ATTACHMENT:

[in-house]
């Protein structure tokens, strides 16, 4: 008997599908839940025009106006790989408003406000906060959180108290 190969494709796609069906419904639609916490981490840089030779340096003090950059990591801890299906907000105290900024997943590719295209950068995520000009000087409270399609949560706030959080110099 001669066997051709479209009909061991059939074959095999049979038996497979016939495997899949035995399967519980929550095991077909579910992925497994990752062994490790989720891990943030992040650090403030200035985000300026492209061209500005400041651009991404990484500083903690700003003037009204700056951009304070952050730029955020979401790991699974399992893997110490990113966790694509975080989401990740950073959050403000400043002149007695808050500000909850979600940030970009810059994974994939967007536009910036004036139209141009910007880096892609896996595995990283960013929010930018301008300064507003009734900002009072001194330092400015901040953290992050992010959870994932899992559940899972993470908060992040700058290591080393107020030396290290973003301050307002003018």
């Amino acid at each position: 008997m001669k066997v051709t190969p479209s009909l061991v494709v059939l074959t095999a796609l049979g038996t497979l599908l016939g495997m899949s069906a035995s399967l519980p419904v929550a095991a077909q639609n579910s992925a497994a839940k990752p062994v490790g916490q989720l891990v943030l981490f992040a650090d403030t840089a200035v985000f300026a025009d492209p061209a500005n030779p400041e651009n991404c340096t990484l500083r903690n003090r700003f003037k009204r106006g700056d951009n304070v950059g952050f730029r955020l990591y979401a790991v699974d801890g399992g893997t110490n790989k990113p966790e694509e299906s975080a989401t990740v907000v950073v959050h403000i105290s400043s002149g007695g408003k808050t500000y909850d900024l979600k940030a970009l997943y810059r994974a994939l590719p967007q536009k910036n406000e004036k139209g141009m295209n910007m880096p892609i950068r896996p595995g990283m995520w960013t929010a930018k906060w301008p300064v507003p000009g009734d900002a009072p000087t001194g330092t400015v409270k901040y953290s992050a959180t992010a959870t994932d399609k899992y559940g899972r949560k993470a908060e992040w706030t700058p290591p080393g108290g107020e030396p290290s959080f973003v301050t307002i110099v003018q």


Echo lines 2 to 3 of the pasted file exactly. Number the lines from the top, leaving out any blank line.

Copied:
């Protein structure tokens, strides 16, 4: 008997599908839940025009106006790989408003406000906060959180108290 190969494709796609069906419904639609916490981490840089030779340096003090950059990591801890299906907000105290900024997943590719295209950068995520000009000087409270399609949560706030959080110099 001669066997051709479209009909061991059939074959095999049979038996497979016939495997899949035995399967519980929550095991077909579910992925497994990752062994490790989720891990943030992040650090403030200035985000300026492209061209500005400041651009991404990484500083903690700003003037009204700056951009304070952050730029955020979401790991699974399992893997110490990113966790694509975080989401990740950073959050403000400043002149007695808050500000909850979600940030970009810059994974994939967007536009910036004036139209141009910007880096892609896996595995990283960013929010930018301008300064507003009734900002009072001194330092400015901040953290992050992010959870994932899992559940899972993470908060992040700058290591080393107020030396290290973003301050307002003018």
């Amino acid at each position: 008997m001669k066997v051709t190969p479209s009909l061991v494709v059939l074959t095999a796609l049979g038996t497979l599908l016939g495997m899949s069906a035995s399967l519980p419904v929550a095991a077909q639609n579910s992925a497994a839940k990752p062994v490790g916490q989720l891990v943030l981490f992040a650090d403030t840089a200035v985000f300026a025009d492209p061209a500005n030779p400041e651009n991404c340096t990484l500083r903690n003090r700003f003037k009204r106006g700056d951009n304070v950059g952050f730029r955020l990591y979401a790991v699974d801890g399992g893997t110490n790989k990113p966790e694509e299906s975080a989401t990740v907000v950073v959050h403000i105290s400043s002149g007695g408003k808050t500000y909850d900024l979600k940030a970009l997943y810059r994974a994939l590719p967007q536009k910036n406000e004036k139209g141009m295209n910007m880096p892609i950068r896996p595995g990283m995520w960013t929010a930018k906060w301008p300064v507003p000009g009734d900002a009072p000087t001194g330092t400015v409270k901040y953290s992050a959180t992010a959870t994932d399609k899992y559940g899972r949560k993470a908060e992040w706030t700058p290591p080393g108290g107020e030396p290290s959080f973003v301050t307002i110099v003018q």